Bishop Challoner School uses Skype to jump 5,000 miles to a classroom in Zambia
- Credit: Bishop Challoner Sch
Pupils at an east London school have liked up with a community school in Zambia 5,000 miles away using Skype and Twitter as part of the British Council’s Connecting Classrooms programme. Staff members Ciara Tidy and communications chief James Johnston from Stepney’s Bishop Challoner Secondary visited Ng’ombe Community School in Lusaka, the Zambian capital, to set up a dialogue between both sets of students.
“This was a successful trip, with both schools talking to each other,” James explained on their return this week.
“Showing two schools communicates a window to each other which really makes the world a little smaller.”
Pupils in both schools have been emailing each other and have completed a joint art project about their local communities. The finished artworks now hang in both schools.
A song was recorded by Bishop Challoner Jazz band and drummers from Ng’ombe. A prayer was written as joint collaboration which was recited simultaneously—after calculating the different international time zones!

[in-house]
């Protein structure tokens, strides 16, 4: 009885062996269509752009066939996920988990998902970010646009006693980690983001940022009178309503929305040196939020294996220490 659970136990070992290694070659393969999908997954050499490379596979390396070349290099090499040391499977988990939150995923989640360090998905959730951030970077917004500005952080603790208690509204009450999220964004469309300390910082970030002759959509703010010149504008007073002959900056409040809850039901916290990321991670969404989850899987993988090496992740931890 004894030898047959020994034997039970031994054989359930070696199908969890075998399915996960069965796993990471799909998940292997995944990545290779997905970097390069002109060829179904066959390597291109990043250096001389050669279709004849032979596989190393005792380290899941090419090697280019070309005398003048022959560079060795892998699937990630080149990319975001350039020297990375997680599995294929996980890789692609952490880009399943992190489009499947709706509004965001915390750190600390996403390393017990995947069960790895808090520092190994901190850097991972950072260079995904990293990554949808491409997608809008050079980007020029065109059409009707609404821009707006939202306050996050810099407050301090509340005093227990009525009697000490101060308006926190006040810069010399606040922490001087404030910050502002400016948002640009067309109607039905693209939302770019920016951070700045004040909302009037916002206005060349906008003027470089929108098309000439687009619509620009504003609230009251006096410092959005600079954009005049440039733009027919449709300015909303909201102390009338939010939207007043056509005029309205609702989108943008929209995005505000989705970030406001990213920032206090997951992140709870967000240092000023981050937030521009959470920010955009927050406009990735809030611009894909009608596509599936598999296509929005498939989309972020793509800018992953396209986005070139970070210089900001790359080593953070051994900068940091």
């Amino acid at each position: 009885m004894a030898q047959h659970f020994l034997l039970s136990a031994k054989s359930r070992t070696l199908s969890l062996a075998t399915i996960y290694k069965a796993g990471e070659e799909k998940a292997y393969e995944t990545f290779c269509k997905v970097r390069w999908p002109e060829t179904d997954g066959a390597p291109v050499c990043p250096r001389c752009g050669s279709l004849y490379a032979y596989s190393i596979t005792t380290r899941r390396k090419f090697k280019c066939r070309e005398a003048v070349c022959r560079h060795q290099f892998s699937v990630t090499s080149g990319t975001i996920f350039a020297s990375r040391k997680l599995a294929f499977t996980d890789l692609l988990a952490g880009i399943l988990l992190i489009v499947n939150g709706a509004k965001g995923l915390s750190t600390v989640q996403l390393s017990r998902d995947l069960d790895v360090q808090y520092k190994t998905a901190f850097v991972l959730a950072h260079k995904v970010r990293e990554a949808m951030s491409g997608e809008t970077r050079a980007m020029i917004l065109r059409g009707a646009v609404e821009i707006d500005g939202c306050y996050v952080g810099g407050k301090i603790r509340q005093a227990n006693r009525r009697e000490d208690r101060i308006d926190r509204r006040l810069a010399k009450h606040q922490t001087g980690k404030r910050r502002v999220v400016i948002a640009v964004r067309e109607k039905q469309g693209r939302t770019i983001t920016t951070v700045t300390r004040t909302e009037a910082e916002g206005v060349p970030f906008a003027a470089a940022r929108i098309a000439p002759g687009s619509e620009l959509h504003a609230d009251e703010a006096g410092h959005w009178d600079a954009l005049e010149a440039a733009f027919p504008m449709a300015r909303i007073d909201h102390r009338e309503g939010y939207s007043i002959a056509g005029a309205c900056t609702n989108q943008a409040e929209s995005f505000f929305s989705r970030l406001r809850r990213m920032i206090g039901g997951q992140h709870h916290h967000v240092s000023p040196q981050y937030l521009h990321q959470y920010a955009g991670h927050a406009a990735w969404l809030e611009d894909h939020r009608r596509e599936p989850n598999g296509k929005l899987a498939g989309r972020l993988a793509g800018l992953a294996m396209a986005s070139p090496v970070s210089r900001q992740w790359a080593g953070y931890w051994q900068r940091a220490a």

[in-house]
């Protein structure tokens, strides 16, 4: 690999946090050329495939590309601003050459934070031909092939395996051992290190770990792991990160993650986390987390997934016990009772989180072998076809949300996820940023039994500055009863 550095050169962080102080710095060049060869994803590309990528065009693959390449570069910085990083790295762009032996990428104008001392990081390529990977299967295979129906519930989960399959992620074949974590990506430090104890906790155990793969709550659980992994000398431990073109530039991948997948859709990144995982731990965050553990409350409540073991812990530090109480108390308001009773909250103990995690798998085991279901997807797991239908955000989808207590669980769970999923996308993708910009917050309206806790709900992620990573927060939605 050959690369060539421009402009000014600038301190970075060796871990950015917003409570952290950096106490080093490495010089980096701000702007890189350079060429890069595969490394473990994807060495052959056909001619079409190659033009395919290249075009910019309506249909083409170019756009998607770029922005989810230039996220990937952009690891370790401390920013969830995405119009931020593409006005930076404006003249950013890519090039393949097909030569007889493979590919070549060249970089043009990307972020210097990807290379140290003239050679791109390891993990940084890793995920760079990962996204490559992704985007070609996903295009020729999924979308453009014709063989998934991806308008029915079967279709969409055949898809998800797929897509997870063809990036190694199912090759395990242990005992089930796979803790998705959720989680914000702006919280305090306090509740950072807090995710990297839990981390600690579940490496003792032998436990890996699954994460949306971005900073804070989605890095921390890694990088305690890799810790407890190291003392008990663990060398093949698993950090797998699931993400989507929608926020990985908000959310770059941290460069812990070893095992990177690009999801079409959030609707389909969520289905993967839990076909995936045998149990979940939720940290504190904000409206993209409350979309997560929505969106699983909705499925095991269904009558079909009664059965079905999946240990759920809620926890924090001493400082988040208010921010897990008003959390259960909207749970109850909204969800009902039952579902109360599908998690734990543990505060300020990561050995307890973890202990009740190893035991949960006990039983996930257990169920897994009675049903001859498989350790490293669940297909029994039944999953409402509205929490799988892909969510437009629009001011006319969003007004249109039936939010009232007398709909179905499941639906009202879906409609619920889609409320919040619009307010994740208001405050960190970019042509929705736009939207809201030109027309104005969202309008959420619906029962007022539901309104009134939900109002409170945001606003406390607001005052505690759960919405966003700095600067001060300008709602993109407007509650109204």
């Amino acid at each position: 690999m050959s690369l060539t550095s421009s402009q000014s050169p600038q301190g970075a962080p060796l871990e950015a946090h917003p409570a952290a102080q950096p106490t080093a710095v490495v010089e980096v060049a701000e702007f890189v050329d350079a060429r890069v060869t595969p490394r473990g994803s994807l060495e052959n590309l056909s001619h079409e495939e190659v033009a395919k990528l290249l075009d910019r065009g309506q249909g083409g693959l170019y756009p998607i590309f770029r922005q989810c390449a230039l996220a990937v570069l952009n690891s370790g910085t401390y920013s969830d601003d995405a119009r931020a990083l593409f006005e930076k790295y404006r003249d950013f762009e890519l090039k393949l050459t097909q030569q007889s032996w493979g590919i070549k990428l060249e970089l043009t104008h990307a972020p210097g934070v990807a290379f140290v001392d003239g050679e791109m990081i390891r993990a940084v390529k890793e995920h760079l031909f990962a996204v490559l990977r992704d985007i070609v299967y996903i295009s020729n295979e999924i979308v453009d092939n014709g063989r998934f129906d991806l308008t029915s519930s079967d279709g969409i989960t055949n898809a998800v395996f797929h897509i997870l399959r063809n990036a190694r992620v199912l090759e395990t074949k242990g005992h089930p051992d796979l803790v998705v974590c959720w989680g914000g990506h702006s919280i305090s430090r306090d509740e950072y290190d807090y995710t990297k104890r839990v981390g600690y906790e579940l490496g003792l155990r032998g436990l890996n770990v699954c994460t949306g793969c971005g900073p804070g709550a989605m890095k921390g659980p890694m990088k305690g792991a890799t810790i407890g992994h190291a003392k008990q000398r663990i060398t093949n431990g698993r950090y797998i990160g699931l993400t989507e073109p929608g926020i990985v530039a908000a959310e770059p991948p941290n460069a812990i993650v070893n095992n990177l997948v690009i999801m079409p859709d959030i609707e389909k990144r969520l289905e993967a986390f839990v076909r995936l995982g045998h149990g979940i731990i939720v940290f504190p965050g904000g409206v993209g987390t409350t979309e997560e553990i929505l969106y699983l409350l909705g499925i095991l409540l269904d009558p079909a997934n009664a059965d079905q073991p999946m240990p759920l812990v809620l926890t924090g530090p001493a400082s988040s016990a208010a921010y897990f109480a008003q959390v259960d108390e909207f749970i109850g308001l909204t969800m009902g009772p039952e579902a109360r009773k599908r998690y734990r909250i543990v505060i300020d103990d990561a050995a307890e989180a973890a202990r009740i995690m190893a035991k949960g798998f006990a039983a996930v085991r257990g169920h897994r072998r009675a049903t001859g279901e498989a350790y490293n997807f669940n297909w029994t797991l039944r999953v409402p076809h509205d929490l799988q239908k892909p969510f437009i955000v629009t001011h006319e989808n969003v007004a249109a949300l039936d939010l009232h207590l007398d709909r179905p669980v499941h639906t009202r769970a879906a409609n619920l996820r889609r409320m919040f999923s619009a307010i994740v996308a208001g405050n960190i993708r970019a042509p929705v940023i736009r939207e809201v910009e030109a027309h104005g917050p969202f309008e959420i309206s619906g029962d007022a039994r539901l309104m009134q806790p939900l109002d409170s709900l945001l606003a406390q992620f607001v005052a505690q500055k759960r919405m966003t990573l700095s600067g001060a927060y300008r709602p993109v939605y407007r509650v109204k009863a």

You may also want to watch:
Students talked to each other through Skype, giving tours of their schools.
Year 11 girls danced via a video link to drummers from Ng’ombe.
- 1 Police officer sacked after criminal conviction
- 2 Man who stabbed teen at Crossharbour station found guilty of murder
- 3 Man in 30s dies after Isle of Dogs stabbing
- 4 Police patrols to increase after fatal Isle of Dogs stabbing
- 5 Concern growing for man last seen at Bow Road station
- 6 Contractors host Macmillan Coffee Morning before Stepney restorations begin
- 7 Sadiq Khan warns of flood threat in east London from climate emergency
- 8 Jailed: Tower Hamlets man who tried to rape another man
- 9 Sentencing of arms dealers set for one year after Isle of Dogs raid
- 10 Jailed: Robbers who targeted OAPs at east London cashpoints
The Zambian children were taught to use Twitter on an iPad, so that both schools could communicate directly on a joint account.
N’gombe head-teacher Catherine Changai said: “We’re grateful for what our friends in Britain are doing, thinking of us. Bishop Challoner has brought happiness to these children and made them into leaders.”
The Connecting Classrooms week follows a visit that Zambian teachers Carly Ciake and Leah Dixon made to Bishop Challoner in London last year.